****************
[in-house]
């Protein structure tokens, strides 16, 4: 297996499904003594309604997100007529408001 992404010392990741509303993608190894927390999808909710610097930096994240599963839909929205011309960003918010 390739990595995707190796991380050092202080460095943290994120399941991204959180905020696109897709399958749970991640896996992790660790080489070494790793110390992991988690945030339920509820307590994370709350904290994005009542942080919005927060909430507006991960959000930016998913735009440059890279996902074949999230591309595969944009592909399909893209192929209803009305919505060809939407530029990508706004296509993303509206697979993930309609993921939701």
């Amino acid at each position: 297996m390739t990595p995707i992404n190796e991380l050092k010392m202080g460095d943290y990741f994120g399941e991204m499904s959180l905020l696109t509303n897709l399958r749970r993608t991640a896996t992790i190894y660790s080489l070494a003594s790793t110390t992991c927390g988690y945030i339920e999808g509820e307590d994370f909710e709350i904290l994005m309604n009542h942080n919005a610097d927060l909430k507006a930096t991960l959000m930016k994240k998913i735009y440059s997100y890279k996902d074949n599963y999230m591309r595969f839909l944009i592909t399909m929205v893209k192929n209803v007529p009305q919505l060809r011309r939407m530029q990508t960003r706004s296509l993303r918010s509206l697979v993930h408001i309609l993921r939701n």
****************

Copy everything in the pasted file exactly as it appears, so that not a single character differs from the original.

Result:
[in-house]
């Protein structure tokens, strides 16, 4: 297996499904003594309604997100007529408001 992404010392990741509303993608190894927390999808909710610097930096994240599963839909929205011309960003918010 390739990595995707190796991380050092202080460095943290994120399941991204959180905020696109897709399958749970991640896996992790660790080489070494790793110390992991988690945030339920509820307590994370709350904290994005009542942080919005927060909430507006991960959000930016998913735009440059890279996902074949999230591309595969944009592909399909893209192929209803009305919505060809939407530029990508706004296509993303509206697979993930309609993921939701």
């Amino acid at each position: 297996m390739t990595p995707i992404n190796e991380l050092k010392m202080g460095d943290y990741f994120g399941e991204m499904s959180l905020l696109t509303n897709l399958r749970r993608t991640a896996t992790i190894y660790s080489l070494a003594s790793t110390t992991c927390g988690y945030i339920e999808g509820e307590d994370f909710e709350i904290l994005m309604n009542h942080n919005a610097d927060l909430k507006a930096t991960l959000m930016k994240k998913i735009y440059s997100y890279k996902d074949n599963y999230m591309r595969f839909l944009i592909t399909m929205v893209k192929n209803v007529p009305q919505l060809r011309r939407m530029q990508t960003r706004s296509l993303r918010s509206l697979v993930h408001i309609l993921r939701n």